I had a multi-level fusion of C3 thru C6 with a lot of hardware. In a nutshell my options were if I didn't have the fusion I most likely would be in a wheelchair with a few other unmentionable problems. Now when I have slipped and fell on the ice I just get back up and laugh knowing I made the right decision for fusion. Oh yeah, due to my spinal condition I will be needing more fusions in the near future but I won't think twice about doing it again.
    Take care!
  • To paraphrase what several others have said on this thread....

    Fusion is not always a magic bullet and may not always provide miraculous results. Especially in severe cases, the fusion may not even significantly reduce current pain levels but it should stop the condition from worsening, which, in itself, is a significant reason for the surgery and benefit from such.

    Keeping a positive attitude AND being patient is extremely important in my view. At 3 weeks I was depressed after my fusion surgery and was sure that I had made a big mistake, but after finding this site and also getting a 'good telling off' from my wife I came to grips with learning patience and focusing on the long term. I changed my attitude 180 degrees and noticed an improvement in my general feeling and well being almost immediately.

    Even with my positive attitude, I was still in some pain at 12 months and was feeling that maybe I had failed back surgery syndrome. However, my surgeon insisted that he would not even consider such a case as mine as failed back surgery syndrome until 18 months to 2 years. Now at 2 years I am virtually pain free, so he was right :)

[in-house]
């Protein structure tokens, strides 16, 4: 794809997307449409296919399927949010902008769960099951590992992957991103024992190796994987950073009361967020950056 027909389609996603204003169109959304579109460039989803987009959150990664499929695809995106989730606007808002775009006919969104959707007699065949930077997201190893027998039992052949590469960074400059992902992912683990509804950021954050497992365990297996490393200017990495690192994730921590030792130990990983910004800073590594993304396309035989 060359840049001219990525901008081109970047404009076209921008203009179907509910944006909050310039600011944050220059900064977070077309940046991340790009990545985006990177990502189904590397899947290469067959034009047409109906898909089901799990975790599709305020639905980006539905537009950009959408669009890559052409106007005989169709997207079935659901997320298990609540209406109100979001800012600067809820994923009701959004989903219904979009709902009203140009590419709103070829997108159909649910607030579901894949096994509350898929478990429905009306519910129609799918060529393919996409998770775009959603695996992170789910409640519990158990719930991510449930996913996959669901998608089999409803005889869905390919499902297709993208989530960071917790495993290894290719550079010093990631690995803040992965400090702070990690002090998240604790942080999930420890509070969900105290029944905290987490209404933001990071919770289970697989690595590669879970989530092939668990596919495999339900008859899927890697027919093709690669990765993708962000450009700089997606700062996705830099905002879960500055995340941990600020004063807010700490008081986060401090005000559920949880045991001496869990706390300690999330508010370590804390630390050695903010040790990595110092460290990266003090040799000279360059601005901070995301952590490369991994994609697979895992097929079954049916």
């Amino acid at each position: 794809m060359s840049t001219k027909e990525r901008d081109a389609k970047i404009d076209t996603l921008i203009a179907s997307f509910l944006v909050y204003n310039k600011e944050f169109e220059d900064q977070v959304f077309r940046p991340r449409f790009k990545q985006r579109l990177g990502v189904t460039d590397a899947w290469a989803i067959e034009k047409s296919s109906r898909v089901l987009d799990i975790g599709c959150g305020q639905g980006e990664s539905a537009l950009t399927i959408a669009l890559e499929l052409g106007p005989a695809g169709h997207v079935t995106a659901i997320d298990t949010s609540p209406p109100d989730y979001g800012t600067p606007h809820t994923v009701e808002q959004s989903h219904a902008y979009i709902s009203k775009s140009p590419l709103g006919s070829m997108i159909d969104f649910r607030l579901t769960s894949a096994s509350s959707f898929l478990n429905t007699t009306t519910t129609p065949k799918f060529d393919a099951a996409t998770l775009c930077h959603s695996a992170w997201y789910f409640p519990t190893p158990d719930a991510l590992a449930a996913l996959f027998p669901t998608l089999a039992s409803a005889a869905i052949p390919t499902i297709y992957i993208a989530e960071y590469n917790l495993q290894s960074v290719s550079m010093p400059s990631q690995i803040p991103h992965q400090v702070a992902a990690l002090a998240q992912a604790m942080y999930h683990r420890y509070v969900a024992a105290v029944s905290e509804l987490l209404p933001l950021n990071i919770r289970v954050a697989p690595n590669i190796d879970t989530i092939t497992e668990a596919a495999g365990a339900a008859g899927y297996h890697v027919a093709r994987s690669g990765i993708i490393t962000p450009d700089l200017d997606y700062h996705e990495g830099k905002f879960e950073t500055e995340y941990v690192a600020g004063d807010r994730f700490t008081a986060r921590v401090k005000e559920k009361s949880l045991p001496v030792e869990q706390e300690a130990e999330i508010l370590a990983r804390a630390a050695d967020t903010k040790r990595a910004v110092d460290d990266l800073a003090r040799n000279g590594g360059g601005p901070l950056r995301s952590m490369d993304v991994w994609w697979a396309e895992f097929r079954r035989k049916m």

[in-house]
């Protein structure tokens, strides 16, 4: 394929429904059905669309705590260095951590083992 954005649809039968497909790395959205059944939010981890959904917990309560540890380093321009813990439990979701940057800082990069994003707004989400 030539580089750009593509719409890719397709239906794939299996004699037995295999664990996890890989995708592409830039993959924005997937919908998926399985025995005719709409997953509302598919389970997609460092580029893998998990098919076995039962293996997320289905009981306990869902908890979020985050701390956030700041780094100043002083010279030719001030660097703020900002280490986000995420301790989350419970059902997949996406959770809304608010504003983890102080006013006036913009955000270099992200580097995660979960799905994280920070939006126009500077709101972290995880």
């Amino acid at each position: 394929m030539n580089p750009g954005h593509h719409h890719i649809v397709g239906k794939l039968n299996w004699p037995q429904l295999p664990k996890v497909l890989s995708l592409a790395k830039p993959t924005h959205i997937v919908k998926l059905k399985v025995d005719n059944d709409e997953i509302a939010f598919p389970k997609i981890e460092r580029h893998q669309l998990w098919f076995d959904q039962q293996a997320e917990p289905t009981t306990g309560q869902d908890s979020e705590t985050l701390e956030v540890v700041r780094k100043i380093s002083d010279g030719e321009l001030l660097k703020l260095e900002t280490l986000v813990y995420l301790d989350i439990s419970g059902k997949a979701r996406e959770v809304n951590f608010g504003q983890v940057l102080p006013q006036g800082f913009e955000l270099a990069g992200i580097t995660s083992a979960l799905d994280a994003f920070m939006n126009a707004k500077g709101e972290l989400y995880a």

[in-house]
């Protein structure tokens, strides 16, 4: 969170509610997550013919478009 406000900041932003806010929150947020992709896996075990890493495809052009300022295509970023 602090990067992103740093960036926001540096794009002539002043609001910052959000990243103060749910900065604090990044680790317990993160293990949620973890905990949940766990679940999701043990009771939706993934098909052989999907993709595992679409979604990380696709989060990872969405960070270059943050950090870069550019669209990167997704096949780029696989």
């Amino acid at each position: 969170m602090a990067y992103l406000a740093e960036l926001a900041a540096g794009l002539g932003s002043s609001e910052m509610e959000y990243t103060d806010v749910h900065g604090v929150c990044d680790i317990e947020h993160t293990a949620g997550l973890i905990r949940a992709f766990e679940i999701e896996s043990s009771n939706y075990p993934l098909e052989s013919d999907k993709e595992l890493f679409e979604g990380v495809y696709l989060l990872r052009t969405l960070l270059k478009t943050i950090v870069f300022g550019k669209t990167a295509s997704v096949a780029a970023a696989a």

I think that one of the big problems is that doctors don't really prepare us for just how long and arduous the recovery period can be. Many of us seem to think that we will be feeling 100% better within a few short months, but it just isn't like that for the vast majority of us - it takes much longer but eventually most of us get there.

    Finally, certainly the majority of patients leave such a forum as this once they are feeling better, and get on with their lives. Remember, there are literally hundreds of thousands of spine surgeries performed in the US alone, each year. The number of people posting here regarding failed surgeries, or with considerable ongoing pain after surgery, is really a small percentage of the total number of patients undergoing surgery - the vast majority of surgeries are successful.